The Garrulous Jay – Hope & Time

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I can remember sitting in my mate Johnny’s room at school staring at the newspaper photograph of HMS Antelope exploding after undergoing a sustained attack by Argentine fighter jets.

It became one of the most iconic images of the Falklands conflict. It also had a particular poignancy for me and Johnny as we had been given a guided tour of the Type 21 frigate about a year earlier when his dad was its Captain.

Roll forward just over 40 years to last Sunday afternoon, and there I was rooting for Argentina to win the World Cup. More than anything I wanted Lionel Messi to fulfil his destiny by collecting pretty much the only honour in world football that had eluded him.

It would be easy to take an unsympathetic view of a footballer not without ego and with a net worth estimated to be north of $620 million, and I may have been swayed by watching the BBC documentary about the diminutive man from Rosario a couple of nights before the game. Maybe I’m just a sucker for a fairy-tale, perhaps particularly at this time of year.

But when it comes to underdogs and fairy-tales, arguably that of Argentina’s goalkeeper, Emiliano Martinez, stands toe to toe with Messi’s football story. Prior to joining Aston Villa in 2020, Martinez had been on Arsenal’s books since 2012. During his eight years with the club he had been on loan at Oxford United, Sheffield Wednesday, Rotherham United, Wolves, Getafe & Reading.

You don’t need to be a football aficionado to know these clubs are not the giants of Europe, or even the English League. But when Martinez returns to Villa Park it will be with a World Cup Winners medal round his neck, having played a decisive role in the penalty shoot-out in a final for the ages.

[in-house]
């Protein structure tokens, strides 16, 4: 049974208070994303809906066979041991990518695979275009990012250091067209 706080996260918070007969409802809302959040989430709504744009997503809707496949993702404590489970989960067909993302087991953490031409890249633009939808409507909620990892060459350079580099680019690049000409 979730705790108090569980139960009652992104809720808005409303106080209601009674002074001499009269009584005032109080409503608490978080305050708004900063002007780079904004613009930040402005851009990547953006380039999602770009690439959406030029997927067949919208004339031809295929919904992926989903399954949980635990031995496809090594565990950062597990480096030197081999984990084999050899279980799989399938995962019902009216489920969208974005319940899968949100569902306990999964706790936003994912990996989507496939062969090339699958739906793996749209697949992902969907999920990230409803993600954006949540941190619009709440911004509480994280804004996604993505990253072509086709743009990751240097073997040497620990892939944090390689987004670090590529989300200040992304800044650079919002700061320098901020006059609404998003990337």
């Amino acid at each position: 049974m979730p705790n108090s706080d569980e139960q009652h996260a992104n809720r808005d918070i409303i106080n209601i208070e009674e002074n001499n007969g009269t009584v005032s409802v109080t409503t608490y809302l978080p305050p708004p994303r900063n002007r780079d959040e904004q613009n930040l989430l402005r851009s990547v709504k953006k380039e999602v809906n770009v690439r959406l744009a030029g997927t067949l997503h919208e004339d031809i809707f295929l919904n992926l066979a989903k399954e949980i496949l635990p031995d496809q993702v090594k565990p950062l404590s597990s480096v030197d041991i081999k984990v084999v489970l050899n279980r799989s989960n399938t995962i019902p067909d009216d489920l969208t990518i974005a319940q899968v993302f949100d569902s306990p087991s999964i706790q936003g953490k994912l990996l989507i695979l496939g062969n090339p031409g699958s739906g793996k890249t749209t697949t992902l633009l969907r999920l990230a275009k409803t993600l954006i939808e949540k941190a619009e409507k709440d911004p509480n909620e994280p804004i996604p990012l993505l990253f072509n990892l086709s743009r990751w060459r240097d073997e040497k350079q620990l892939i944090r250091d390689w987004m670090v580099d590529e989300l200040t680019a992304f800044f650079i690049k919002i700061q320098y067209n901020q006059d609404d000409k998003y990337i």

The stories of both Messi and Martinez carry with them the message that with hard work, hope and patience it is possible to achieve great things.

The same could be said of the remarkable performances of Morocco, the giant-killing exploits of Japan and the cussed obduracy of Croatia.

More widely they remind us of the enduring ability of sport to allow nations to set aside their differences and celebrate an activity that brings them together in friendly opposition: that time allows us to forgive and forget.

Four decades on, the “group of anonymous Latin-American Meat packing glitterati” (Fletcher Memorial Home, Pink Floyd) that decided to invade the Falklands had faded to irrelevance as I got behind the team that carried with it the fairy-tale.

Finally, for all the criticism of the decision to host the World Cup in a country with a dismal record on both women’s and workers’ rights, I see signs of hope here too. For surely Qatar’s regime is now far more under the microscope than it ever would have been had the tournament taken place elsewhere. Time will tell whether this precipitates wider change.

Happy Christmas.